Every once in a while, a person will find an album that manages to alter their entire opinion on a genre. For me, Der Wind Hat Mir Ein Lied Erzšhlt
was one of those albums. I first heard it when I new to the genre of Black Metal, listening predominantly to only small amounts of Mayhem
, and considered Black Metal to be a genre that lacked any real beauty. Upon my first listen, I remained largely unimpressed, and left the album untouched for a number of months. During this time, I introduced myself to Burzum
, and discovered a kind of atmospheric Black Metal that I could really connect with. It was then that I gave Der Wind Hat Mir Ein Lied Erzšhlt
another chance, and I've not regretted it.
Fornost have done superb job with Der Wind Hat Mir Ein Lied Erzšhlt
(which I believe translates to The Wind Told Me A Song), blending calm, clean sounding pieces with the raw aggression that accompanies Black Metal. It's these changes in style that create the amazing atmosphere that surrounds the albums lyrical content, which seems to mostly regard warfare, despair, and some kind of wish for immortality, I think. As I don't understand German, I can only speak for half of the albums lyrics.
Anyway, the music itself is the focus of the record. Five (possibly 6, I'm not sure about the Outro) or the 8 songs on the album have released previously on the Chaosaxt
Demo's. Assuming that the Outro
is also recycled, Birkenwald
are the only two new songs on "Der Wind..."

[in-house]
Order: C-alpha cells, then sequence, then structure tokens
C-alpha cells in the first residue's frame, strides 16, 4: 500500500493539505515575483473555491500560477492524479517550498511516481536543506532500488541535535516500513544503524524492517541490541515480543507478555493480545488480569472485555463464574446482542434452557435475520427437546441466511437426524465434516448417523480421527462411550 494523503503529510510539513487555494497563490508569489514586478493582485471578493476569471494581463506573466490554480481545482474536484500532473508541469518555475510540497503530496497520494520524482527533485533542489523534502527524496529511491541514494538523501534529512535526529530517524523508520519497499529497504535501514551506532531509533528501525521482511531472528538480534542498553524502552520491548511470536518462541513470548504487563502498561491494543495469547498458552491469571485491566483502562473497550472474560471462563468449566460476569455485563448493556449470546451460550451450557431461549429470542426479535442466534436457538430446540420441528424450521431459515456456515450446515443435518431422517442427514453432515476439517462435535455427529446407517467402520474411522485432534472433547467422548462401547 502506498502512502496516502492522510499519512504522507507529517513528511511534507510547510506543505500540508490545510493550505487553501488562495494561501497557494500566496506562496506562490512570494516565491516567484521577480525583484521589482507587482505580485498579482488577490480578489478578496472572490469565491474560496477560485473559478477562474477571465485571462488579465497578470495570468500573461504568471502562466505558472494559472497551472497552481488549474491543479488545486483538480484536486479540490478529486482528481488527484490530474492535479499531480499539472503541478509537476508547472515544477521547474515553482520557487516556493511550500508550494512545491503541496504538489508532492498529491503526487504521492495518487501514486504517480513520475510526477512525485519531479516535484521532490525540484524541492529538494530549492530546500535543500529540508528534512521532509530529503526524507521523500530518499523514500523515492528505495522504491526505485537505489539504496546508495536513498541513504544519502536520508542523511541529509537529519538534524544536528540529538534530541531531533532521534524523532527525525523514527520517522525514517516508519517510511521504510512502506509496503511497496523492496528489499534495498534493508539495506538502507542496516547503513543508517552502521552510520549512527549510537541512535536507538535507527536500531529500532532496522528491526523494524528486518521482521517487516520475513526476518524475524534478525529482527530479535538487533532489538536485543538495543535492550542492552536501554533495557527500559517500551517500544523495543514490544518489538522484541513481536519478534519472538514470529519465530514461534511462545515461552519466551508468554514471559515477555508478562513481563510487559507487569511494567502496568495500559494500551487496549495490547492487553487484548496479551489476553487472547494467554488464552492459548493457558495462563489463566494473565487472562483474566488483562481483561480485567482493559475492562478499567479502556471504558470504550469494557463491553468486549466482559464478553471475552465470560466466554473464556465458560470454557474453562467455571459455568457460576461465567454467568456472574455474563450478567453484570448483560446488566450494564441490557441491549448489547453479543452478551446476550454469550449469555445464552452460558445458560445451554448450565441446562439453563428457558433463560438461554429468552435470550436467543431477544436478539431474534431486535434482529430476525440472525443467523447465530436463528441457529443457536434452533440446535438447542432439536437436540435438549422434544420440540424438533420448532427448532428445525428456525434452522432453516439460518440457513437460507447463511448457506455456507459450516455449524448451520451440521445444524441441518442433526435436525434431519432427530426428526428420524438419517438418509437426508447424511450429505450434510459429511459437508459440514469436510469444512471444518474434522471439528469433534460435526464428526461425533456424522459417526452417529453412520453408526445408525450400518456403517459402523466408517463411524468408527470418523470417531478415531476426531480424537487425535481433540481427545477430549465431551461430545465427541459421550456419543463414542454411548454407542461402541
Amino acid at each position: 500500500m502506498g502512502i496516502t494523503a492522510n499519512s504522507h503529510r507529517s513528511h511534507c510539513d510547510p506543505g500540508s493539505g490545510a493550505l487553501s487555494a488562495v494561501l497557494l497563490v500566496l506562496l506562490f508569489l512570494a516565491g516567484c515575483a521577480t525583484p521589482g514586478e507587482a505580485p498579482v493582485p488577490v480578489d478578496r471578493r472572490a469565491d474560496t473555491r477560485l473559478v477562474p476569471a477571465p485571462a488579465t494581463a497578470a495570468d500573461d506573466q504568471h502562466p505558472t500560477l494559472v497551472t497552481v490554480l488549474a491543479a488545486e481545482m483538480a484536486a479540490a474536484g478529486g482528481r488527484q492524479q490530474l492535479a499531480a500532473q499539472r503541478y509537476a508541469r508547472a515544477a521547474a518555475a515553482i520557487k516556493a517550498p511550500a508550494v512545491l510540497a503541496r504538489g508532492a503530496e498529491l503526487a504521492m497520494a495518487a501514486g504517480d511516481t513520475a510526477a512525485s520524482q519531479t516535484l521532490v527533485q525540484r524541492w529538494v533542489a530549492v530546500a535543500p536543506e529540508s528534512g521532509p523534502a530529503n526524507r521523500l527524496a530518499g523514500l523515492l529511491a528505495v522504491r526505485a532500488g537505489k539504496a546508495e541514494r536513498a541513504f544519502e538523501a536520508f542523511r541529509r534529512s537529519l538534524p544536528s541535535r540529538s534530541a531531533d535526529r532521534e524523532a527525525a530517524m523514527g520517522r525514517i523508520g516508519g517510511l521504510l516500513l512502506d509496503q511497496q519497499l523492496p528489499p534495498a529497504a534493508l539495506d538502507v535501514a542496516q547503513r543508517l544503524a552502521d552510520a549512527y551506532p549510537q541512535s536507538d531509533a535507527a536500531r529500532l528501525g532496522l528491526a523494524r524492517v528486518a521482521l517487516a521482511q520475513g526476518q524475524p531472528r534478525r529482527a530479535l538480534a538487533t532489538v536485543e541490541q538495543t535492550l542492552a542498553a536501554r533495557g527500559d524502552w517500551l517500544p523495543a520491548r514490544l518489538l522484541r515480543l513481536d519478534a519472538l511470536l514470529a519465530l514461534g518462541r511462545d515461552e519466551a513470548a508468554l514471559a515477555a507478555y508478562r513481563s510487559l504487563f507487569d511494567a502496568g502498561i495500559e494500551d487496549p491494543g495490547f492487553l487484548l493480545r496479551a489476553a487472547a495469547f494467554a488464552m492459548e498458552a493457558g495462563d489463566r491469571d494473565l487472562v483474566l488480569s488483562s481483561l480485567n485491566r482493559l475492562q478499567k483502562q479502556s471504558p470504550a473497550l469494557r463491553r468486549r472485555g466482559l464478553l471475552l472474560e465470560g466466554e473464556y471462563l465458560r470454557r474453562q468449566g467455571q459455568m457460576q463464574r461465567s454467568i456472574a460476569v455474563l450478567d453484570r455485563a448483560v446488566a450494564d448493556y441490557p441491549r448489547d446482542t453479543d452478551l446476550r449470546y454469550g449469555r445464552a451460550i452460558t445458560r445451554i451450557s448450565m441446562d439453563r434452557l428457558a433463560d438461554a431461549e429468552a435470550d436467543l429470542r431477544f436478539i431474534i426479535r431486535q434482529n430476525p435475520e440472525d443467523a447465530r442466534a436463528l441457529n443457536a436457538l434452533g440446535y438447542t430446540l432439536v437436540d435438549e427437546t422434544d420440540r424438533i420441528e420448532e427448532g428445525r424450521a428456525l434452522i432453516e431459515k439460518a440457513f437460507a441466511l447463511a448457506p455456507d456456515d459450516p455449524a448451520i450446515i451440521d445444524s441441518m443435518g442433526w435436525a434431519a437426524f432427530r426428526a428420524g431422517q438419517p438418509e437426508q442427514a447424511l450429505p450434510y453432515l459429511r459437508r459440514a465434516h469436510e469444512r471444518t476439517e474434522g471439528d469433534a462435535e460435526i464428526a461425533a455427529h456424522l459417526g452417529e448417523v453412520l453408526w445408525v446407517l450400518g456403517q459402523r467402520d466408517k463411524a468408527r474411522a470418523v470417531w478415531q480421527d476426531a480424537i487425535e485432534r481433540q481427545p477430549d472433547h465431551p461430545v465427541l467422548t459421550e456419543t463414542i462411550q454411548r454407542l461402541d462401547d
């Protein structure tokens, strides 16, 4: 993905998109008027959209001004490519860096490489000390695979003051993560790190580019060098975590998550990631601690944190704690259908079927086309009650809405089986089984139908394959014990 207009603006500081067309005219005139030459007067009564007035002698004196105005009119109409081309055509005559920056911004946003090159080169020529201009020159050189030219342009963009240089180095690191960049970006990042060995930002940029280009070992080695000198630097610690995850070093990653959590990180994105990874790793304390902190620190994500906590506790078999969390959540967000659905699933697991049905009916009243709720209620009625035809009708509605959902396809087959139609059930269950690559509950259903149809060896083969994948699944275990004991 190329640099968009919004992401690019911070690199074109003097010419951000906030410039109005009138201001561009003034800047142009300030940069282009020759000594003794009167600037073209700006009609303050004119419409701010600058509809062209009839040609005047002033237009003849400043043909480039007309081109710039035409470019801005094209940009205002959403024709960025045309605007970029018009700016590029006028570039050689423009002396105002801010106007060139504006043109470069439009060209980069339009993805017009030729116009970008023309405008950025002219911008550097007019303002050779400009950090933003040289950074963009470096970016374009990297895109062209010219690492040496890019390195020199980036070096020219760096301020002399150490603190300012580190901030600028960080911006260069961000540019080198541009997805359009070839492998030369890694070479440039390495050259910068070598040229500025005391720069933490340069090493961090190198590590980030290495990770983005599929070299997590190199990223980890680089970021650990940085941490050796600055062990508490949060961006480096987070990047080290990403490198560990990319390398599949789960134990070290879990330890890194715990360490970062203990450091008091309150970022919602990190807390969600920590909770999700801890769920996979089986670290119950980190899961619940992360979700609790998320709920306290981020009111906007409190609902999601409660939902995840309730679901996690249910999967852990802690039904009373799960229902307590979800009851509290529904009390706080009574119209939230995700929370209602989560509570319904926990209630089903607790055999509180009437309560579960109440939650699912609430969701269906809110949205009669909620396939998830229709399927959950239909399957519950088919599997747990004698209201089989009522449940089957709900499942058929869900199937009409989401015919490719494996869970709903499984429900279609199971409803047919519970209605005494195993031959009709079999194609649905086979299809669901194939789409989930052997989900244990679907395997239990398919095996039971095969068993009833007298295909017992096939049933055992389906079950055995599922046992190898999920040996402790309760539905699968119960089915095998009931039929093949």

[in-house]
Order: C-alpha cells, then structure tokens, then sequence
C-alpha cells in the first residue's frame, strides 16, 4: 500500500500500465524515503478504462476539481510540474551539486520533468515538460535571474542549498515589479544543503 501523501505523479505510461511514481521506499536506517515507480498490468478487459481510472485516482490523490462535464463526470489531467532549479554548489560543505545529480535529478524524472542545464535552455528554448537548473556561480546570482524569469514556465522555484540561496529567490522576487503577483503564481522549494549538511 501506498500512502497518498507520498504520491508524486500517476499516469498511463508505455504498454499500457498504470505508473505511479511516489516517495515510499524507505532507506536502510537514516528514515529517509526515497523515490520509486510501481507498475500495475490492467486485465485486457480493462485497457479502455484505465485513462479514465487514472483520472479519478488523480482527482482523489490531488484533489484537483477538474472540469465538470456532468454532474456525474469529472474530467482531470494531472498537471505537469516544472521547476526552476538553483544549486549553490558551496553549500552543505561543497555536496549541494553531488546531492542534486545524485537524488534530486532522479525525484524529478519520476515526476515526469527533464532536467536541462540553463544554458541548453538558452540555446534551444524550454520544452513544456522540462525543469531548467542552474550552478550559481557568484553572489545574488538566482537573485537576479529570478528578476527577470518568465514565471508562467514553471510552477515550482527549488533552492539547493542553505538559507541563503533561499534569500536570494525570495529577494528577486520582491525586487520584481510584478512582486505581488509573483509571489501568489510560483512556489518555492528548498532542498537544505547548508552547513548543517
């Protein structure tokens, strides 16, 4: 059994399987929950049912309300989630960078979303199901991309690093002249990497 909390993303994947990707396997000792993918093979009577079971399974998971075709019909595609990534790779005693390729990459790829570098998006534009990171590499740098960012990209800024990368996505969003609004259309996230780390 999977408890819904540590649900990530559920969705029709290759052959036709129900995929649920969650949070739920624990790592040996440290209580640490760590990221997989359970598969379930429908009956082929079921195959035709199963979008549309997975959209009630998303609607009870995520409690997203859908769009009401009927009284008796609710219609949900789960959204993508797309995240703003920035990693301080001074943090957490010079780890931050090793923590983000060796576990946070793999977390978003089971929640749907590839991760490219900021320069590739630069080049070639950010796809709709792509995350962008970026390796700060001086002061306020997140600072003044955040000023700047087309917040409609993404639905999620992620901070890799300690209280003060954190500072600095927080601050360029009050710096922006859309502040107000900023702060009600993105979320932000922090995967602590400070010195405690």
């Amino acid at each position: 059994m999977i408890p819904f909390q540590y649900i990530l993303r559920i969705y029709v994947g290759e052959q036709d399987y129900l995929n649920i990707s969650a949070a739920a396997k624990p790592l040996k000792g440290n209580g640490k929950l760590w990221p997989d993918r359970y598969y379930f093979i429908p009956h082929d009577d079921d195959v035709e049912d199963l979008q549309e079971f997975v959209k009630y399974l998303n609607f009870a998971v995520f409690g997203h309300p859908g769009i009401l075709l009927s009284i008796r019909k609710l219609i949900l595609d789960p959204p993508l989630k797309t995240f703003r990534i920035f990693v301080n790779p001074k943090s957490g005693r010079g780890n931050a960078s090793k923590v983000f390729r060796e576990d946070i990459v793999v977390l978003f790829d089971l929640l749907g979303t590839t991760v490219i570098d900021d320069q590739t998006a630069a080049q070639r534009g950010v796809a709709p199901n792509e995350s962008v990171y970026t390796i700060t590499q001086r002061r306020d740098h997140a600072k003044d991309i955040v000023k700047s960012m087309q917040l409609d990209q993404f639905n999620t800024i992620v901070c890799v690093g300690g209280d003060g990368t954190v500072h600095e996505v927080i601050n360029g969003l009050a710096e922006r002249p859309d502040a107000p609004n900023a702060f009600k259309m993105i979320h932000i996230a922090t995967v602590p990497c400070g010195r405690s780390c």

, and after hearing those, with an original version of Call Of Nergal
, it's quite apparent how much Fornost have grown as a band. Birkenwald
begins as an acoustic track, with slow Folky elements and clean (operatic) vocals, before progressing into a collection of ambient sounding samples until it's finish. It's certainly on of the albums highlights.
Bustum is the more aggressive of the new songs, and without knowing better, most people could probably assume this is Burzum
. The keys in the background are very similar to those heard on Filosofem
, and as one of the longer songs one the album, it progresses through a harsh-clean-harsh sequence. It's that kind of transition that Fornost seem to have perfected, making any of the longer songs well worth a listen. That's not to say that the shorter songs a merely filler though, as they add that aggressive flair to the album.
Instrumentally, Der Wind Hat Mir Ein Lied Erzšhlt
is pretty sound. Nothing stands out as being particularly amazing, with the bands seemingly focusing more on their songwriting depth. Of course, there are moments that really stand out, and make you say "this is what BM is all about", like the guitar tremolo picking over the top of a slower, grooving riff at the end of the clean segment in Towards The Fall Of Time
. Production wise, it's just a normal BM release, being neither good, nor exceptionally bad. All instruments can be heard reasonably clearly, with nothing standing out as being too loud in the mix either. For the purpose of creating an atmosphere, it's pretty close to being perfect.
- The album creates an excellent atmosphere
- Great production
- Little repetition
- Good use of both Harsh and Clean passages
- Poor production (for those unfamiliar with the genre)
- Some of the calmer segments occasionally seem to drag on a little
Overall, this is an outstanding release, and from my limited knowledge of the genre of Black Metal, seems to be very worthy of a 4.5 star rating. Any fan of Burzum
, or atmospheric Black Metal should look into getting this album, and I highly recommend it.
: Unknown (Believed to be Independent)
: December 19th, 2003